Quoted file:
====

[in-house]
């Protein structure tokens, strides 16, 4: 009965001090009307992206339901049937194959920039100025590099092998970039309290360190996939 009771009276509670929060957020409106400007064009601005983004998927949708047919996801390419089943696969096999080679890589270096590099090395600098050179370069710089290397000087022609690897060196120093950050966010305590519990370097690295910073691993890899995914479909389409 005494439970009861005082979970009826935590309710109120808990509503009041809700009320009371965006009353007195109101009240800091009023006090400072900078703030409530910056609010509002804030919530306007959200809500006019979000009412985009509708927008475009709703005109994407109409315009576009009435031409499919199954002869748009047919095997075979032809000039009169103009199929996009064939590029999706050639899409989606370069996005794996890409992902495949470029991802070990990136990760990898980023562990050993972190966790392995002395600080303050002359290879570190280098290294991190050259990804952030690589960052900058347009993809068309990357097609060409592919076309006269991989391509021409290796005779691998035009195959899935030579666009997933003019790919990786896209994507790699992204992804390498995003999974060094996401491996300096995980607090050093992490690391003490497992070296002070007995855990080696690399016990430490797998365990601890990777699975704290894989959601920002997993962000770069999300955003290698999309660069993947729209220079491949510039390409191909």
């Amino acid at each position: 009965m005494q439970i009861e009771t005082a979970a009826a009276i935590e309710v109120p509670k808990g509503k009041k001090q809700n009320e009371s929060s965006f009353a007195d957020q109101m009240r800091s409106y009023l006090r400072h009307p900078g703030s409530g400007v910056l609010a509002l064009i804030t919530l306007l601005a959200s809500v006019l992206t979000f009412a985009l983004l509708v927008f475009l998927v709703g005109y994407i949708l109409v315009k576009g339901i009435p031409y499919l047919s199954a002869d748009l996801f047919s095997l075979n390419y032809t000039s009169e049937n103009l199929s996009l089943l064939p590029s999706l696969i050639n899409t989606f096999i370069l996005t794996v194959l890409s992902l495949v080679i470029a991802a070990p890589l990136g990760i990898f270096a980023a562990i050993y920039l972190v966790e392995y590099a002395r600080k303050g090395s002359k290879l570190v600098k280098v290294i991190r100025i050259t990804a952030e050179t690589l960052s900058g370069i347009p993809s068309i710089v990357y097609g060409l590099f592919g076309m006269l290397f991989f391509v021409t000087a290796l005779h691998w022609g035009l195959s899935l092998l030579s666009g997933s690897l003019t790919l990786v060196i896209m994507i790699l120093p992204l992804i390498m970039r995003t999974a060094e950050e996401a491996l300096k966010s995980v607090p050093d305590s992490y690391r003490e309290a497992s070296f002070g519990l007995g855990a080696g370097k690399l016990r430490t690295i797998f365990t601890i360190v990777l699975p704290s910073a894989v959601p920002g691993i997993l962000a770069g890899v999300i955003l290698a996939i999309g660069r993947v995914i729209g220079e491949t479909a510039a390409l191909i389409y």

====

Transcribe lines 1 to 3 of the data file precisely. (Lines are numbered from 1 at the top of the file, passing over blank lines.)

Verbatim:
[in-house]
């Protein structure tokens, strides 16, 4: 009965001090009307992206339901049937194959920039100025590099092998970039309290360190996939 009771009276509670929060957020409106400007064009601005983004998927949708047919996801390419089943696969096999080679890589270096590099090395600098050179370069710089290397000087022609690897060196120093950050966010305590519990370097690295910073691993890899995914479909389409 005494439970009861005082979970009826935590309710109120808990509503009041809700009320009371965006009353007195109101009240800091009023006090400072900078703030409530910056609010509002804030919530306007959200809500006019979000009412985009509708927008475009709703005109994407109409315009576009009435031409499919199954002869748009047919095997075979032809000039009169103009199929996009064939590029999706050639899409989606370069996005794996890409992902495949470029991802070990990136990760990898980023562990050993972190966790392995002395600080303050002359290879570190280098290294991190050259990804952030690589960052900058347009993809068309990357097609060409592919076309006269991989391509021409290796005779691998035009195959899935030579666009997933003019790919990786896209994507790699992204992804390498995003999974060094996401491996300096995980607090050093992490690391003490497992070296002070007995855990080696690399016990430490797998365990601890990777699975704290894989959601920002997993962000770069999300955003290698999309660069993947729209220079491949510039390409191909």
């Amino acid at each position: 009965m005494q439970i009861e009771t005082a979970a009826a009276i935590e309710v109120p509670k808990g509503k009041k001090q809700n009320e009371s929060s965006f009353a007195d957020q109101m009240r800091s409106y009023l006090r400072h009307p900078g703030s409530g400007v910056l609010a509002l064009i804030t919530l306007l601005a959200s809500v006019l992206t979000f009412a985009l983004l509708v927008f475009l998927v709703g005109y994407i949708l109409v315009k576009g339901i009435p031409y499919l047919s199954a002869d748009l996801f047919s095997l075979n390419y032809t000039s009169e049937n103009l199929s996009l089943l064939p590029s999706l696969i050639n899409t989606f096999i370069l996005t794996v194959l890409s992902l495949v080679i470029a991802a070990p890589l990136g990760i990898f270096a980023a562990i050993y920039l972190v966790e392995y590099a002395r600080k303050g090395s002359k290879l570190v600098k280098v290294i991190r100025i050259t990804a952030e050179t690589l960052s900058g370069i347009p993809s068309i710089v990357y097609g060409l590099f592919g076309m006269l290397f991989f391509v021409t000087a290796l005779h691998w022609g035009l195959s899935l092998l030579s666009g997933s690897l003019t790919l990786v060196i896209m994507i790699l120093p992204l992804i390498m970039r995003t999974a060094e950050e996401a491996l300096k966010s995980v607090p050093d305590s992490y690391r003490e309290a497992s070296f002070g519990l007995g855990a080696g370097k690399l016990r430490t690295i797998f365990t601890i360190v990777l699975p704290s910073a894989v959601p920002g691993i997993l962000a770069g890899v999300i955003l290698a996939i999309g660069r993947v995914i729209g220079e491949t479909a510039a390409l191909i389409y």